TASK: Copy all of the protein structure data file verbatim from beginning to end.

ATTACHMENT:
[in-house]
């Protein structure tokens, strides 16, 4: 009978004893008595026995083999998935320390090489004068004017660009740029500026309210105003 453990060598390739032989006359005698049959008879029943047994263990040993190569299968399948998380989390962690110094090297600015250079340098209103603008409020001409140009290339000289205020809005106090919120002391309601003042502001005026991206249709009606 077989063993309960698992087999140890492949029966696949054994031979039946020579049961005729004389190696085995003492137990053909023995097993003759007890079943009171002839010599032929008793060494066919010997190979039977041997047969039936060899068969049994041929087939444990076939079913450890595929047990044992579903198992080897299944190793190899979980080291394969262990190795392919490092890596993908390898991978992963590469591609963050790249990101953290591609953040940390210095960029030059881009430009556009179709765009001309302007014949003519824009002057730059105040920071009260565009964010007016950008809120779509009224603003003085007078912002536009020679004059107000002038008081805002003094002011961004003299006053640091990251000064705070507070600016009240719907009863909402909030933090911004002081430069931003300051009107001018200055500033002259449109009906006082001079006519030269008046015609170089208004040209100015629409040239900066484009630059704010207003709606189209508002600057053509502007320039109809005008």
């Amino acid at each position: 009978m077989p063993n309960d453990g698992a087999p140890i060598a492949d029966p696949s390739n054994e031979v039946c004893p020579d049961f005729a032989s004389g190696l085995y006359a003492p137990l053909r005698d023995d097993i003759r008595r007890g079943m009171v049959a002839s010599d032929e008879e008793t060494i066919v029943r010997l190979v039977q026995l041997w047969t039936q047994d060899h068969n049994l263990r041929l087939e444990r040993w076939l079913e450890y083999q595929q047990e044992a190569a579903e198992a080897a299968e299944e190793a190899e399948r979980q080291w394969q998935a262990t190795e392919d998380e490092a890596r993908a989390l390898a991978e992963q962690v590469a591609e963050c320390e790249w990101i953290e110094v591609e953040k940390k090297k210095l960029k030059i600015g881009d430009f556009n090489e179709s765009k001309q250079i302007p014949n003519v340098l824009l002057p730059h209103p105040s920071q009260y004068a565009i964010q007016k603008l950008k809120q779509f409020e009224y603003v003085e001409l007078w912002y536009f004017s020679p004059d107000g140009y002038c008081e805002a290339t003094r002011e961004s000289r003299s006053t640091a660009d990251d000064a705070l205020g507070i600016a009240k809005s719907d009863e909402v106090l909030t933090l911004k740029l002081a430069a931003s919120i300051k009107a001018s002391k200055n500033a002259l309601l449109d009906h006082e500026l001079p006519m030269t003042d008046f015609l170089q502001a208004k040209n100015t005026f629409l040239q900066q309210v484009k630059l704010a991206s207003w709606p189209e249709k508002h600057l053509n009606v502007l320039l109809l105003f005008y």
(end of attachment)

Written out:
[in-house]
């Protein structure tokens, strides 16, 4: 009978004893008595026995083999998935320390090489004068004017660009740029500026309210105003 453990060598390739032989006359005698049959008879029943047994263990040993190569299968399948998380989390962690110094090297600015250079340098209103603008409020001409140009290339000289205020809005106090919120002391309601003042502001005026991206249709009606 077989063993309960698992087999140890492949029966696949054994031979039946020579049961005729004389190696085995003492137990053909023995097993003759007890079943009171002839010599032929008793060494066919010997190979039977041997047969039936060899068969049994041929087939444990076939079913450890595929047990044992579903198992080897299944190793190899979980080291394969262990190795392919490092890596993908390898991978992963590469591609963050790249990101953290591609953040940390210095960029030059881009430009556009179709765009001309302007014949003519824009002057730059105040920071009260565009964010007016950008809120779509009224603003003085007078912002536009020679004059107000002038008081805002003094002011961004003299006053640091990251000064705070507070600016009240719907009863909402909030933090911004002081430069931003300051009107001018200055500033002259449109009906006082001079006519030269008046015609170089208004040209100015629409040239900066484009630059704010207003709606189209508002600057053509502007320039109809005008």
């Amino acid at each position: 009978m077989p063993n309960d453990g698992a087999p140890i060598a492949d029966p696949s390739n054994e031979v039946c004893p020579d049961f005729a032989s004389g190696l085995y006359a003492p137990l053909r005698d023995d097993i003759r008595r007890g079943m009171v049959a002839s010599d032929e008879e008793t060494i066919v029943r010997l190979v039977q026995l041997w047969t039936q047994d060899h068969n049994l263990r041929l087939e444990r040993w076939l079913e450890y083999q595929q047990e044992a190569a579903e198992a080897a299968e299944e190793a190899e399948r979980q080291w394969q998935a262990t190795e392919d998380e490092a890596r993908a989390l390898a991978e992963q962690v590469a591609e963050c320390e790249w990101i953290e110094v591609e953040k940390k090297k210095l960029k030059i600015g881009d430009f556009n090489e179709s765009k001309q250079i302007p014949n003519v340098l824009l002057p730059h209103p105040s920071q009260y004068a565009i964010q007016k603008l950008k809120q779509f409020e009224y603003v003085e001409l007078w912002y536009f004017s020679p004059d107000g140009y002038c008081e805002a290339t003094r002011e961004s000289r003299s006053t640091a660009d990251d000064a705070l205020g507070i600016a009240k809005s719907d009863e909402v106090l909030t933090l911004k740029l002081a430069a931003s919120i300051k009107a001018s002391k200055n500033a002259l309601l449109d009906h006082e500026l001079p006519m030269t003042d008046f015609l170089q502001a208004k040209n100015t005026f629409l040239q900066q309210v484009k630059l704010a991206s207003w709606p189209e249709k508002h600057l053509n009606v502007l320039l109809l105003f005008y």